All of these 6 movies have MPEG-4 1080p encodes and appear in their original theatrical editions with the correct aspect ratios. Whereas most have been remastered, it appears that Wrath Of Khan has actually been restored as well. By now, most ardent fans will either have seen these transfers for themselves or, at least, read reams of comments on them on the web. All I can do is offer my thoughts on how well Paramount have treated them.
Star Trek: The Motion Picture
Well, this one looks astounding, to be frank. The cleanliness and detail on offer are revelatory. You can whine about the age of the print, the obviousness of the visual effects and the DNR all you want - the fact remains that this looks beautiful. The visual style of the film is pure seventies - this is the grand and “serious” Sci-Fi vogue that typified the likes of Logan's Run, Silent Running and, going back a little further to the film that very clearly inspired Wise and visual FX honcho, Doug Trumball, to go large-scale and ornate, Kubrick's 2001: A Space Odyssey. Fabulously wide and extravagantly coloured this is a work of art unfolding before you. From the lights on the Enterprise in Spacedock to its veritable shrinkage to minuscule proportions as it traverses the “living” plateaus of V'Ger, this is grand-scale majesty. Pleasingly, despite some naysayers claiming otherwise, there is still a thin veneer of grain left on the image that does enhance the filmic qualities of the picture.
Blacks are solid and strong, yielding excellent star-fields that, to be fair, are exhibited throughout all the films in the set. Contrast resists attempts to falter and the Cloud's heft and magnitude look resplendent. The Cloud offers some exquisite midnight blues and I love the grubby, lived-in appearance of the grimy Klingon cruisers at the start. Crowd scenes have a splendidly varied collection of hues and shades for the numerous races, creeds and species present and wide, deep shots have a definite sense of genuine depth and three-dimensionality, with edge delineation far better than I had anticipated. Later entries in the series - Search For Spock, Voyage Home and Final Frontier - tend to lose this quality except for some appreciably dramatic shots here and there. Edge enhancement isn't a problem, and don't go tut-tutting at the haloes around characters when they appear in front of an effects shot - these owe a lot to the original matte-lines, pure and simple. Some details are a little less welcome, such as the rather revealing pants that some of the crew - oops, that means you, Decker - are wearing. But this is a fantastic transfer of the series' most prosaic and captivating entry that genuinely seems to lift a veil from the film to reveal far more information and splendour, both indoors and out ... there.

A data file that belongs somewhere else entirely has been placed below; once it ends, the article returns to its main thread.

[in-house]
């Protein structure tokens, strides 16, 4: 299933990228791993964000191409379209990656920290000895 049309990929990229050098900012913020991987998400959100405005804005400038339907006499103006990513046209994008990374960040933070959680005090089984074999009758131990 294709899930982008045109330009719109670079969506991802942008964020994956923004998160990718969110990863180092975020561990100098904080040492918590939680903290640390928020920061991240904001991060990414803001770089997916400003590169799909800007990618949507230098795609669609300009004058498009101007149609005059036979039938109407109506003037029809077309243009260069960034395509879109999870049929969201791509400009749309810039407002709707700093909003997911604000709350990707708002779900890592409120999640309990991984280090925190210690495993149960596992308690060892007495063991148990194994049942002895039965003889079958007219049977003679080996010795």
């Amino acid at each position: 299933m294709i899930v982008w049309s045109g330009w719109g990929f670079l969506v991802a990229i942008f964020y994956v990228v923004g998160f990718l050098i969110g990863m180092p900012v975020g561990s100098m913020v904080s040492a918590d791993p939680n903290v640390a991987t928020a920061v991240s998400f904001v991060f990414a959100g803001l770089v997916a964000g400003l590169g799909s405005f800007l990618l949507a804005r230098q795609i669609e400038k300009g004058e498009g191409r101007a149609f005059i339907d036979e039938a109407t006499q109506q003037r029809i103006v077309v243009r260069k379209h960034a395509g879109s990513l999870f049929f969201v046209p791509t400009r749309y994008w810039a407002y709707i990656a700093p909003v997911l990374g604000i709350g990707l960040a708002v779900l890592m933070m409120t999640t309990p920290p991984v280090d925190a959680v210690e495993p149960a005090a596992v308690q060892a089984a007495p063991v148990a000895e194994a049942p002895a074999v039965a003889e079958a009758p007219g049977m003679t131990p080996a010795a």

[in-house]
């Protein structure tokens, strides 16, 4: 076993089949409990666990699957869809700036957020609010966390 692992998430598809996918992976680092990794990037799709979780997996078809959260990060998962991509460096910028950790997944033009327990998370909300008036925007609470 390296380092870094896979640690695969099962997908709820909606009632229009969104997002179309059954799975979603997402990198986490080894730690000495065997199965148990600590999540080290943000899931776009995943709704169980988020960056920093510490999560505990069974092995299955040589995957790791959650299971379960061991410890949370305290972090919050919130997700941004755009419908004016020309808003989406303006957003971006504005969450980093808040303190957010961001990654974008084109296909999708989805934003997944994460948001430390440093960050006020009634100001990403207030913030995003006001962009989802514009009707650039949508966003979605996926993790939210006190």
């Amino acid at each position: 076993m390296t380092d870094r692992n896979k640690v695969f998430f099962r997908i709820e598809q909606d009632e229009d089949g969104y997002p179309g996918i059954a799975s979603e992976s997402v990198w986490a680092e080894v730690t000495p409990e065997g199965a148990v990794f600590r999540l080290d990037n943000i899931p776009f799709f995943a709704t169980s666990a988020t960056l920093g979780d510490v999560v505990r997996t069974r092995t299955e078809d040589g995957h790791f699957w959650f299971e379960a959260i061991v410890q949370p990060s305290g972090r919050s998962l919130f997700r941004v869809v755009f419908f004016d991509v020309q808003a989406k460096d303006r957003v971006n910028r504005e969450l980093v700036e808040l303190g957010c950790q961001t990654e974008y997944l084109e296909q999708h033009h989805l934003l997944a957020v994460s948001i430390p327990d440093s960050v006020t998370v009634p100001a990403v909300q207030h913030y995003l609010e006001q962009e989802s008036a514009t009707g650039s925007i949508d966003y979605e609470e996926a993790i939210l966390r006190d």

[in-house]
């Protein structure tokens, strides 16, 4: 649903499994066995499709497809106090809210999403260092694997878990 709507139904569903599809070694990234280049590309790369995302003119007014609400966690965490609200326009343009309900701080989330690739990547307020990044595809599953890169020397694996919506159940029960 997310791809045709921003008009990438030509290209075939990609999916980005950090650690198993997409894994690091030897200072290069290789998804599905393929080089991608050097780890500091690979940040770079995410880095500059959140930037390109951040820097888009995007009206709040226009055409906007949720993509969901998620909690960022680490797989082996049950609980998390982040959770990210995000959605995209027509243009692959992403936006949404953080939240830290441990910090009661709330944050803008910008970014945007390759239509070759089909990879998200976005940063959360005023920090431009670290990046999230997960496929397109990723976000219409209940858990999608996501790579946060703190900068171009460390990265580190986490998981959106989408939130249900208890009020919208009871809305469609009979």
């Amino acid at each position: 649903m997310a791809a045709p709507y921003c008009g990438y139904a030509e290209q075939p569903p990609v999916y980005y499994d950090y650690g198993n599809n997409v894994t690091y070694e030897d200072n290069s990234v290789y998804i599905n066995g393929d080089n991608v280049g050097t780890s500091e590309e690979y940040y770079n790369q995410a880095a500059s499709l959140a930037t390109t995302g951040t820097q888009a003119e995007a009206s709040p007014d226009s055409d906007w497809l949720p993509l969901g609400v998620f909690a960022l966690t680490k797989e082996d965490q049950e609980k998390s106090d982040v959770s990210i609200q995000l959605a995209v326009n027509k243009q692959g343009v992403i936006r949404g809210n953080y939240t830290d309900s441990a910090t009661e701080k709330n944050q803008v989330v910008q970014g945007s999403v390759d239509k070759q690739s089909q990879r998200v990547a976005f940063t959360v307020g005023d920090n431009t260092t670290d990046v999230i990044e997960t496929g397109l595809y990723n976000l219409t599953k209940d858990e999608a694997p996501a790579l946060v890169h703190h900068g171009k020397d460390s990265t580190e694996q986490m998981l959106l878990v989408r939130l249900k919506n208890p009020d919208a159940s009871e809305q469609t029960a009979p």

Star Trek II: The Wrath Of Khan.
On to the second in the series, and the aesthetic changes considerably. Both the filming style and the transfer here on BD differ radically from its predecessor. Yes, as you've heard, it looks softer and less clinically detailed. Yes, DNR has been employed. But this still looks hugely better than any version on home video that I've seen before. There has been talk already about the detriments of the anamorphic lenses of the time, and I am certainly no expert in these matters. But, this said, I find it hard to argue with those who do understand such things when the image, itself, certainly seems to reveal the evidence all too readily. Thus, when we have shots that offer up tremendous detail and clarity in the vast middle swathes of the image, yet then display a markedly softer appearance at the edges of the frame, I can feel safe in the assumption that this is down to the original print and certainly no fault of the transfer, as some people have tried to claim. The colours of the now iconic red serge tunics are deeper and less dazzlingly red. Colours, across the board, have a more natural appearance - Khan's silvery-white mane, his crew's tribal attire, computer visuals and sets. The early CG effect of what Genesis can do and the matted-in shot of the lush foliage that it has, indeed, created look nicely colourful, but definitely “of the time”, by which I mean that the hues and the overall palette can appear a little flatter than other entries in the series. Flesh tones, too, lack the vibrancy and colour of some of the other films, but the deep shades of the Mutara Nebula are nicely atmospheric and reveal no banding issues.